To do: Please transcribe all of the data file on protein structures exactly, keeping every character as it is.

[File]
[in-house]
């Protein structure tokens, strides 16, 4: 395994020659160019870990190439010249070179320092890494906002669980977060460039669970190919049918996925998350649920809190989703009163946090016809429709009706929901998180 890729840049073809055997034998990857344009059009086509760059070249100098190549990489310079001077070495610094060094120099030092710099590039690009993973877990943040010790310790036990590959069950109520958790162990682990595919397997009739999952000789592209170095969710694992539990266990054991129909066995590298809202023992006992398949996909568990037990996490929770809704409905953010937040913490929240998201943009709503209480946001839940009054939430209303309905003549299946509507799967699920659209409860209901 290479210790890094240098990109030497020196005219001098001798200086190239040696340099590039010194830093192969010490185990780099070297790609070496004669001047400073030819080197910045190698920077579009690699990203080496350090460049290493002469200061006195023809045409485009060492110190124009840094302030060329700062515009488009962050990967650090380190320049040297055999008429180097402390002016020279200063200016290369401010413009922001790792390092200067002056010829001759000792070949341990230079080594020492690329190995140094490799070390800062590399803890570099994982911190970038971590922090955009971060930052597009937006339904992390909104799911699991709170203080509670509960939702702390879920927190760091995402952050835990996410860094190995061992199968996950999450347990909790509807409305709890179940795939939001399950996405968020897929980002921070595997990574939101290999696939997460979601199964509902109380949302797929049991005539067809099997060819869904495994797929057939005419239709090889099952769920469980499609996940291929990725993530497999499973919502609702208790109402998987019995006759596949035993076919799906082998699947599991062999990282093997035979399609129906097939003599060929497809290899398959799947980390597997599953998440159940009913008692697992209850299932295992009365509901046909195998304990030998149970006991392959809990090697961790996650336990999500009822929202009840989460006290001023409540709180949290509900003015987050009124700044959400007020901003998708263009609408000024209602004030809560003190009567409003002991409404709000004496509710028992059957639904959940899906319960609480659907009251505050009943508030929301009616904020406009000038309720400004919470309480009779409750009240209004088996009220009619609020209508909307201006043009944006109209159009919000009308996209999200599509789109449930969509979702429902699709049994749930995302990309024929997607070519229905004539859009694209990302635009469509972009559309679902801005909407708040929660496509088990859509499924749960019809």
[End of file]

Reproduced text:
[in-house]
């Protein structure tokens, strides 16, 4: 395994020659160019870990190439010249070179320092890494906002669980977060460039669970190919049918996925998350649920809190989703009163946090016809429709009706929901998180 890729840049073809055997034998990857344009059009086509760059070249100098190549990489310079001077070495610094060094120099030092710099590039690009993973877990943040010790310790036990590959069950109520958790162990682990595919397997009739999952000789592209170095969710694992539990266990054991129909066995590298809202023992006992398949996909568990037990996490929770809704409905953010937040913490929240998201943009709503209480946001839940009054939430209303309905003549299946509507799967699920659209409860209901 290479210790890094240098990109030497020196005219001098001798200086190239040696340099590039010194830093192969010490185990780099070297790609070496004669001047400073030819080197910045190698920077579009690699990203080496350090460049290493002469200061006195023809045409485009060492110190124009840094302030060329700062515009488009962050990967650090380190320049040297055999008429180097402390002016020279200063200016290369401010413009922001790792390092200067002056010829001759000792070949341990230079080594020492690329190995140094490799070390800062590399803890570099994982911190970038971590922090955009971060930052597009937006339904992390909104799911699991709170203080509670509960939702702390879920927190760091995402952050835990996410860094190995061992199968996950999450347990909790509807409305709890179940795939939001399950996405968020897929980002921070595997990574939101290999696939997460979601199964509902109380949302797929049991005539067809099997060819869904495994797929057939005419239709090889099952769920469980499609996940291929990725993530497999499973919502609702208790109402998987019995006759596949035993076919799906082998699947599991062999990282093997035979399609129906097939003599060929497809290899398959799947980390597997599953998440159940009913008692697992209850299932295992009365509901046909195998304990030998149970006991392959809990090697961790996650336990999500009822929202009840989460006290001023409540709180949290509900003015987050009124700044959400007020901003998708263009609408000024209602004030809560003190009567409003002991409404709000004496509710028992059957639904959940899906319960609480659907009251505050009943508030929301009616904020406009000038309720400004919470309480009779409750009240209004088996009220009619609020209508909307201006043009944006109209159009919000009308996209999200599509789109449930969509979702429902699709049994749930995302990309024929997607070519229905004539859009694209990302635009469509972009559309679902801005909407708040929660496509088990859509499924749960019809």